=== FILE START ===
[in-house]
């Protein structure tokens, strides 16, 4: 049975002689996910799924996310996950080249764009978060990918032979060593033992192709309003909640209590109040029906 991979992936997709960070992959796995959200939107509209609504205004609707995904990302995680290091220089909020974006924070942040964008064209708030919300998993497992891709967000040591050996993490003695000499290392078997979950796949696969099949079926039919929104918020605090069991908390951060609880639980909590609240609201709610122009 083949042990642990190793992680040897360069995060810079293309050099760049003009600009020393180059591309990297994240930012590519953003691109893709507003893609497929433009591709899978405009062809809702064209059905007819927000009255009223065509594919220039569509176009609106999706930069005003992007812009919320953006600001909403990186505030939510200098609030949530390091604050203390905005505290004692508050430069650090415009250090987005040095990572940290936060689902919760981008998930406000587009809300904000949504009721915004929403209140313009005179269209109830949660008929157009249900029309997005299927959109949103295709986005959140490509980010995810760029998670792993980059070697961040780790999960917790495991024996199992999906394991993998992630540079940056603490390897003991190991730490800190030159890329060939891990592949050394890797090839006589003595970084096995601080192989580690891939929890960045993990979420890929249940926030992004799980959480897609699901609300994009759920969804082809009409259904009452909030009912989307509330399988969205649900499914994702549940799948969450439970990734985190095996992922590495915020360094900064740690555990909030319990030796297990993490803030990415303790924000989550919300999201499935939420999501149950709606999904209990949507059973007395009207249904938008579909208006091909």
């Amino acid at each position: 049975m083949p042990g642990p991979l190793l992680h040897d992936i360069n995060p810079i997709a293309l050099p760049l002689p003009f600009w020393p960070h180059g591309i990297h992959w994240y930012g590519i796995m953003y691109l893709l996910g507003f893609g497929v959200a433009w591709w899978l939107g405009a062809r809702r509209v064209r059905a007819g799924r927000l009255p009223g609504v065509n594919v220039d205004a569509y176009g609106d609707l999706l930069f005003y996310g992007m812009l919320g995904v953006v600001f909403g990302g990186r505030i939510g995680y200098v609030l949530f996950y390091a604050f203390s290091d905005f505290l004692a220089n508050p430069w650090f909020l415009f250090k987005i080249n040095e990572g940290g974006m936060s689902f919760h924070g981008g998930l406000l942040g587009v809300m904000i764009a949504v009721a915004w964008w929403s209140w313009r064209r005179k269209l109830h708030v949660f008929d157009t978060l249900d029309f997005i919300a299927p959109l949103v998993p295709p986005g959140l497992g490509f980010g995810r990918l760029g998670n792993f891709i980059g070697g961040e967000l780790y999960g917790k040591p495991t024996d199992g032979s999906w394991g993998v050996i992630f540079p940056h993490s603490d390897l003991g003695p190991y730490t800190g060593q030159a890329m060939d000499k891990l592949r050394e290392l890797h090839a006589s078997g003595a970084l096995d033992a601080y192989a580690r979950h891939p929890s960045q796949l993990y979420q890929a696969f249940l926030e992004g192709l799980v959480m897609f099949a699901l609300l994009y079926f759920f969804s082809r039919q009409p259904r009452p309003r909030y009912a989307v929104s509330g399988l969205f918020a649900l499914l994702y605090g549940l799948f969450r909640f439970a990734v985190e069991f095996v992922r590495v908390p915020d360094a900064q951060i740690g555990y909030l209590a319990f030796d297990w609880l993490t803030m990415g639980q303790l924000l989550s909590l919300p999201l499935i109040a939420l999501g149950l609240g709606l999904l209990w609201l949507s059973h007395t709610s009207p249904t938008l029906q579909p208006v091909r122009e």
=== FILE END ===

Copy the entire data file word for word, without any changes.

[in-house]
């Protein structure tokens, strides 16, 4: 049975002689996910799924996310996950080249764009978060990918032979060593033992192709309003909640209590109040029906 991979992936997709960070992959796995959200939107509209609504205004609707995904990302995680290091220089909020974006924070942040964008064209708030919300998993497992891709967000040591050996993490003695000499290392078997979950796949696969099949079926039919929104918020605090069991908390951060609880639980909590609240609201709610122009 083949042990642990190793992680040897360069995060810079293309050099760049003009600009020393180059591309990297994240930012590519953003691109893709507003893609497929433009591709899978405009062809809702064209059905007819927000009255009223065509594919220039569509176009609106999706930069005003992007812009919320953006600001909403990186505030939510200098609030949530390091604050203390905005505290004692508050430069650090415009250090987005040095990572940290936060689902919760981008998930406000587009809300904000949504009721915004929403209140313009005179269209109830949660008929157009249900029309997005299927959109949103295709986005959140490509980010995810760029998670792993980059070697961040780790999960917790495991024996199992999906394991993998992630540079940056603490390897003991190991730490800190030159890329060939891990592949050394890797090839006589003595970084096995601080192989580690891939929890960045993990979420890929249940926030992004799980959480897609699901609300994009759920969804082809009409259904009452909030009912989307509330399988969205649900499914994702549940799948969450439970990734985190095996992922590495915020360094900064740690555990909030319990030796297990993490803030990415303790924000989550919300999201499935939420999501149950709606999904209990949507059973007395009207249904938008579909208006091909």
């Amino acid at each position: 049975m083949p042990g642990p991979l190793l992680h040897d992936i360069n995060p810079i997709a293309l050099p760049l002689p003009f600009w020393p960070h180059g591309i990297h992959w994240y930012g590519i796995m953003y691109l893709l996910g507003f893609g497929v959200a433009w591709w899978l939107g405009a062809r809702r509209v064209r059905a007819g799924r927000l009255p009223g609504v065509n594919v220039d205004a569509y176009g609106d609707l999706l930069f005003y996310g992007m812009l919320g995904v953006v600001f909403g990302g990186r505030i939510g995680y200098v609030l949530f996950y390091a604050f203390s290091d905005f505290l004692a220089n508050p430069w650090f909020l415009f250090k987005i080249n040095e990572g940290g974006m936060s689902f919760h924070g981008g998930l406000l942040g587009v809300m904000i764009a949504v009721a915004w964008w929403s209140w313009r064209r005179k269209l109830h708030v949660f008929d157009t978060l249900d029309f997005i919300a299927p959109l949103v998993p295709p986005g959140l497992g490509f980010g995810r990918l760029g998670n792993f891709i980059g070697g961040e967000l780790y999960g917790k040591p495991t024996d199992g032979s999906w394991g993998v050996i992630f540079p940056h993490s603490d390897l003991g003695p190991y730490t800190g060593q030159a890329m060939d000499k891990l592949r050394e290392l890797h090839a006589s078997g003595a970084l096995d033992a601080y192989a580690r979950h891939p929890s960045q796949l993990y979420q890929a696969f249940l926030e992004g192709l799980v959480m897609f099949a699901l609300l994009y079926f759920f969804s082809r039919q009409p259904r009452p309003r909030y009912a989307v929104s509330g399988l969205f918020a649900l499914l994702y605090g549940l799948f969450r909640f439970a990734v985190e069991f095996v992922r590495v908390p915020d360094a900064q951060i740690g555990y909030l209590a319990f030796d297990w609880l993490t803030m990415g639980q303790l924000l989550s909590l919300p999201l499935i109040a939420l999501g149950l609240g709606l999904l209990w609201l949507s059973h007395t709610s009207p249904t938008l029906q579909p208006v091909r122009e």